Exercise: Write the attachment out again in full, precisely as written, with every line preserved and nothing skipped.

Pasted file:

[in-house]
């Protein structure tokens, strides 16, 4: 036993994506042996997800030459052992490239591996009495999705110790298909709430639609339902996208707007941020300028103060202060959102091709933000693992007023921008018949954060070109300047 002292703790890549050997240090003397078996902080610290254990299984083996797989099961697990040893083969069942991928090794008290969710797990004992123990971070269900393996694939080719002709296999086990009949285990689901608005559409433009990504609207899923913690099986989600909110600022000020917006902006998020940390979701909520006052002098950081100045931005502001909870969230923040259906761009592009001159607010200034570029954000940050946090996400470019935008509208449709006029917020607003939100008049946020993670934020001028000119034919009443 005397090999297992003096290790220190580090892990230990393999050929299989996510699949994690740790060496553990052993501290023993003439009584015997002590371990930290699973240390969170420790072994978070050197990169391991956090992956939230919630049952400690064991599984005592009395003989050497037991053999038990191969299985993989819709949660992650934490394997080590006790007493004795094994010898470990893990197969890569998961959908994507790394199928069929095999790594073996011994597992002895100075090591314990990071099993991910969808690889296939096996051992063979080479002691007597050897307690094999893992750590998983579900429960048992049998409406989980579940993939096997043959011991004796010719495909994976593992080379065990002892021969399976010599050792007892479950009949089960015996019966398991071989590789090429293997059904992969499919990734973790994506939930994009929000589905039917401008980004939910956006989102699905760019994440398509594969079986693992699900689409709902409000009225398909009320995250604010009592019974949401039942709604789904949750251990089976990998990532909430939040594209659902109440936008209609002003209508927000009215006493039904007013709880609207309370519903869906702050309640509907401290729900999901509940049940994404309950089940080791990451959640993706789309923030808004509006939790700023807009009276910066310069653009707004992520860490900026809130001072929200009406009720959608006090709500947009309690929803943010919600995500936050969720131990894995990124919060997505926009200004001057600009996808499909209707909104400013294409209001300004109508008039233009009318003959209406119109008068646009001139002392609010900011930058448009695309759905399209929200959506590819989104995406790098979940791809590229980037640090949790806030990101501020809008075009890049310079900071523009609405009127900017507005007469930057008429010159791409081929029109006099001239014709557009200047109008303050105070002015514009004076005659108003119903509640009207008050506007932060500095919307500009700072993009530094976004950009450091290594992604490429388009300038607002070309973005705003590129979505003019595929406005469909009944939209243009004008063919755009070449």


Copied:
[in-house]
């Protein structure tokens, strides 16, 4: 036993994506042996997800030459052992490239591996009495999705110790298909709430639609339902996208707007941020300028103060202060959102091709933000693992007023921008018949954060070109300047 002292703790890549050997240090003397078996902080610290254990299984083996797989099961697990040893083969069942991928090794008290969710797990004992123990971070269900393996694939080719002709296999086990009949285990689901608005559409433009990504609207899923913690099986989600909110600022000020917006902006998020940390979701909520006052002098950081100045931005502001909870969230923040259906761009592009001159607010200034570029954000940050946090996400470019935008509208449709006029917020607003939100008049946020993670934020001028000119034919009443 005397090999297992003096290790220190580090892990230990393999050929299989996510699949994690740790060496553990052993501290023993003439009584015997002590371990930290699973240390969170420790072994978070050197990169391991956090992956939230919630049952400690064991599984005592009395003989050497037991053999038990191969299985993989819709949660992650934490394997080590006790007493004795094994010898470990893990197969890569998961959908994507790394199928069929095999790594073996011994597992002895100075090591314990990071099993991910969808690889296939096996051992063979080479002691007597050897307690094999893992750590998983579900429960048992049998409406989980579940993939096997043959011991004796010719495909994976593992080379065990002892021969399976010599050792007892479950009949089960015996019966398991071989590789090429293997059904992969499919990734973790994506939930994009929000589905039917401008980004939910956006989102699905760019994440398509594969079986693992699900689409709902409000009225398909009320995250604010009592019974949401039942709604789904949750251990089976990998990532909430939040594209659902109440936008209609002003209508927000009215006493039904007013709880609207309370519903869906702050309640509907401290729900999901509940049940994404309950089940080791990451959640993706789309923030808004509006939790700023807009009276910066310069653009707004992520860490900026809130001072929200009406009720959608006090709500947009309690929803943010919600995500936050969720131990894995990124919060997505926009200004001057600009996808499909209707909104400013294409209001300004109508008039233009009318003959209406119109008068646009001139002392609010900011930058448009695309759905399209929200959506590819989104995406790098979940791809590229980037640090949790806030990101501020809008075009890049310079900071523009609405009127900017507005007469930057008429010159791409081929029109006099001239014709557009200047109008303050105070002015514009004076005659108003119903509640009207008050506007932060500095919307500009700072993009530094976004950009450091290594992604490429388009300038607002070309973005705003590129979505003019595929406005469909009944939209243009004008063919755009070449």